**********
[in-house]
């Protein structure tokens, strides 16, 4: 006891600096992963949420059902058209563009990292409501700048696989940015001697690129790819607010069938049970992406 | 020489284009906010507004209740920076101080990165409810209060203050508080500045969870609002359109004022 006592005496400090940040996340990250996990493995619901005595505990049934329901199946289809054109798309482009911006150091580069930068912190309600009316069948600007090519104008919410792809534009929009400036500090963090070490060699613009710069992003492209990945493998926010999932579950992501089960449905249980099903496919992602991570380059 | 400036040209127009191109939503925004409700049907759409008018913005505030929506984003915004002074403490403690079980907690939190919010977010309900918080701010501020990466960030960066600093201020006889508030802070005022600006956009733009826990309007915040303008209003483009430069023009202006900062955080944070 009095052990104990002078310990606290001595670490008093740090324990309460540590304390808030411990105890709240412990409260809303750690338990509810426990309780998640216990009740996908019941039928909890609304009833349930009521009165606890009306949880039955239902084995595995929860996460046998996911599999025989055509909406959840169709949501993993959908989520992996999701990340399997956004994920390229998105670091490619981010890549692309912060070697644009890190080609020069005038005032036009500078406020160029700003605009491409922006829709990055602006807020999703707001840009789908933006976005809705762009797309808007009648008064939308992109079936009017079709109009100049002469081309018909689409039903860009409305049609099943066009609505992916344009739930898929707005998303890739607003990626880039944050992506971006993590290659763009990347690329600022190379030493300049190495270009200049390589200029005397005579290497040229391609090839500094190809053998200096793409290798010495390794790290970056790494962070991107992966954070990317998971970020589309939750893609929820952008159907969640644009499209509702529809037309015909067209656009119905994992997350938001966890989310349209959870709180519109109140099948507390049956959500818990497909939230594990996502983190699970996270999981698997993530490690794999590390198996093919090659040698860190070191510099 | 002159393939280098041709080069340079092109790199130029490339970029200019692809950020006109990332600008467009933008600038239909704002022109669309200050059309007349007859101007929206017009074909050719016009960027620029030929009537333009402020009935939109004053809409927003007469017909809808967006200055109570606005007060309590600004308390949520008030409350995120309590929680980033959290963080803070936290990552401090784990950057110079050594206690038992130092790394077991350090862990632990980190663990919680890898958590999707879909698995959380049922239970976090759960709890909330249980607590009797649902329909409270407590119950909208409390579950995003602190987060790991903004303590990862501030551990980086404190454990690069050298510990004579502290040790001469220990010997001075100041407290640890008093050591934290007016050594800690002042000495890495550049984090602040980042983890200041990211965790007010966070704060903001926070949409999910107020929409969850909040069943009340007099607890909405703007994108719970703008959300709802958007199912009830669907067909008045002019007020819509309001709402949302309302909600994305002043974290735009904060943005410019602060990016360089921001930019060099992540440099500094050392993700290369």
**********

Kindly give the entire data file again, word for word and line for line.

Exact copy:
[in-house]
């Protein structure tokens, strides 16, 4: 006891600096992963949420059902058209563009990292409501700048696989940015001697690129790819607010069938049970992406 | 020489284009906010507004209740920076101080990165409810209060203050508080500045969870609002359109004022 006592005496400090940040996340990250996990493995619901005595505990049934329901199946289809054109798309482009911006150091580069930068912190309600009316069948600007090519104008919410792809534009929009400036500090963090070490060699613009710069992003492209990945493998926010999932579950992501089960449905249980099903496919992602991570380059 | 400036040209127009191109939503925004409700049907759409008018913005505030929506984003915004002074403490403690079980907690939190919010977010309900918080701010501020990466960030960066600093201020006889508030802070005022600006956009733009826990309007915040303008209003483009430069023009202006900062955080944070 009095052990104990002078310990606290001595670490008093740090324990309460540590304390808030411990105890709240412990409260809303750690338990509810426990309780998640216990009740996908019941039928909890609304009833349930009521009165606890009306949880039955239902084995595995929860996460046998996911599999025989055509909406959840169709949501993993959908989520992996999701990340399997956004994920390229998105670091490619981010890549692309912060070697644009890190080609020069005038005032036009500078406020160029700003605009491409922006829709990055602006807020999703707001840009789908933006976005809705762009797309808007009648008064939308992109079936009017079709109009100049002469081309018909689409039903860009409305049609099943066009609505992916344009739930898929707005998303890739607003990626880039944050992506971006993590290659763009990347690329600022190379030493300049190495270009200049390589200029005397005579290497040229391609090839500094190809053998200096793409290798010495390794790290970056790494962070991107992966954070990317998971970020589309939750893609929820952008159907969640644009499209509702529809037309015909067209656009119905994992997350938001966890989310349209959870709180519109109140099948507390049956959500818990497909939230594990996502983190699970996270999981698997993530490690794999590390198996093919090659040698860190070191510099 | 002159393939280098041709080069340079092109790199130029490339970029200019692809950020006109990332600008467009933008600038239909704002022109669309200050059309007349007859101007929206017009074909050719016009960027620029030929009537333009402020009935939109004053809409927003007469017909809808967006200055109570606005007060309590600004308390949520008030409350995120309590929680980033959290963080803070936290990552401090784990950057110079050594206690038992130092790394077991350090862990632990980190663990919680890898958590999707879909698995959380049922239970976090759960709890909330249980607590009797649902329909409270407590119950909208409390579950995003602190987060790991903004303590990862501030551990980086404190454990690069050298510990004579502290040790001469220990010997001075100041407290640890008093050591934290007016050594800690002042000495890495550049984090602040980042983890200041990211965790007010966070704060903001926070949409999910107020929409969850909040069943009340007099607890909405703007994108719970703008959300709802958007199912009830669907067909008045002019007020819509309001709402949302309302909600994305002043974290735009904060943005410019602060990016360089921001930019060099992540440099500094050392993700290369």